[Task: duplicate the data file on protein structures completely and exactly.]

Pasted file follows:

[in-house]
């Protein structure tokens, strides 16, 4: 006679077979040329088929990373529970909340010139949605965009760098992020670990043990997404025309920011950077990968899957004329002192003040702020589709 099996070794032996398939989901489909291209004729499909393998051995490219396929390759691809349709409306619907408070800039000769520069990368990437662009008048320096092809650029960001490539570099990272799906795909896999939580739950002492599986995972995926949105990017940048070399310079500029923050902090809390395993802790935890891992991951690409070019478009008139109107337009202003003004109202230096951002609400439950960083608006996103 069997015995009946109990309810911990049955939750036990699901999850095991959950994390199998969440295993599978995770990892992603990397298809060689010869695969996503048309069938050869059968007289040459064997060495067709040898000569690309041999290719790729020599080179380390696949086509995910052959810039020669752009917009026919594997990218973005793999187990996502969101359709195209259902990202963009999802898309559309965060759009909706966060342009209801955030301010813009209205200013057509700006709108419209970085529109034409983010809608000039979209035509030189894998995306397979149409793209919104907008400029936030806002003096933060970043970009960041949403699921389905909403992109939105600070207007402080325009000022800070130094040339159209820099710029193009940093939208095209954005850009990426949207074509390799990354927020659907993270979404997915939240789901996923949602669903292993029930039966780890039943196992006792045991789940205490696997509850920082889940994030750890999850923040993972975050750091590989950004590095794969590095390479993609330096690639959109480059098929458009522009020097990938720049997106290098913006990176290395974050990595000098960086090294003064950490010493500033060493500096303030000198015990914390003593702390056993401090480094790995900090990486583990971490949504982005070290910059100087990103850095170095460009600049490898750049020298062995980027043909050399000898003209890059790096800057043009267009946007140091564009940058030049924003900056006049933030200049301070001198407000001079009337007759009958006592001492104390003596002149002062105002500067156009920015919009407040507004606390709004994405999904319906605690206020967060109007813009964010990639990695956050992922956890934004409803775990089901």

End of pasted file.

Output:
[in-house]
């Protein structure tokens, strides 16, 4: 006679077979040329088929990373529970909340010139949605965009760098992020670990043990997404025309920011950077990968899957004329002192003040702020589709 099996070794032996398939989901489909291209004729499909393998051995490219396929390759691809349709409306619907408070800039000769520069990368990437662009008048320096092809650029960001490539570099990272799906795909896999939580739950002492599986995972995926949105990017940048070399310079500029923050902090809390395993802790935890891992991951690409070019478009008139109107337009202003003004109202230096951002609400439950960083608006996103 069997015995009946109990309810911990049955939750036990699901999850095991959950994390199998969440295993599978995770990892992603990397298809060689010869695969996503048309069938050869059968007289040459064997060495067709040898000569690309041999290719790729020599080179380390696949086509995910052959810039020669752009917009026919594997990218973005793999187990996502969101359709195209259902990202963009999802898309559309965060759009909706966060342009209801955030301010813009209205200013057509700006709108419209970085529109034409983010809608000039979209035509030189894998995306397979149409793209919104907008400029936030806002003096933060970043970009960041949403699921389905909403992109939105600070207007402080325009000022800070130094040339159209820099710029193009940093939208095209954005850009990426949207074509390799990354927020659907993270979404997915939240789901996923949602669903292993029930039966780890039943196992006792045991789940205490696997509850920082889940994030750890999850923040993972975050750091590989950004590095794969590095390479993609330096690639959109480059098929458009522009020097990938720049997106290098913006990176290395974050990595000098960086090294003064950490010493500033060493500096303030000198015990914390003593702390056993401090480094790995900090990486583990971490949504982005070290910059100087990103850095170095460009600049490898750049020298062995980027043909050399000898003209890059790096800057043009267009946007140091564009940058030049924003900056006049933030200049301070001198407000001079009337007759009958006592001492104390003596002149002062105002500067156009920015919009407040507004606390709004994405999904319906605690206020967060109007813009964010990639990695956050992922956890934004409803775990089901």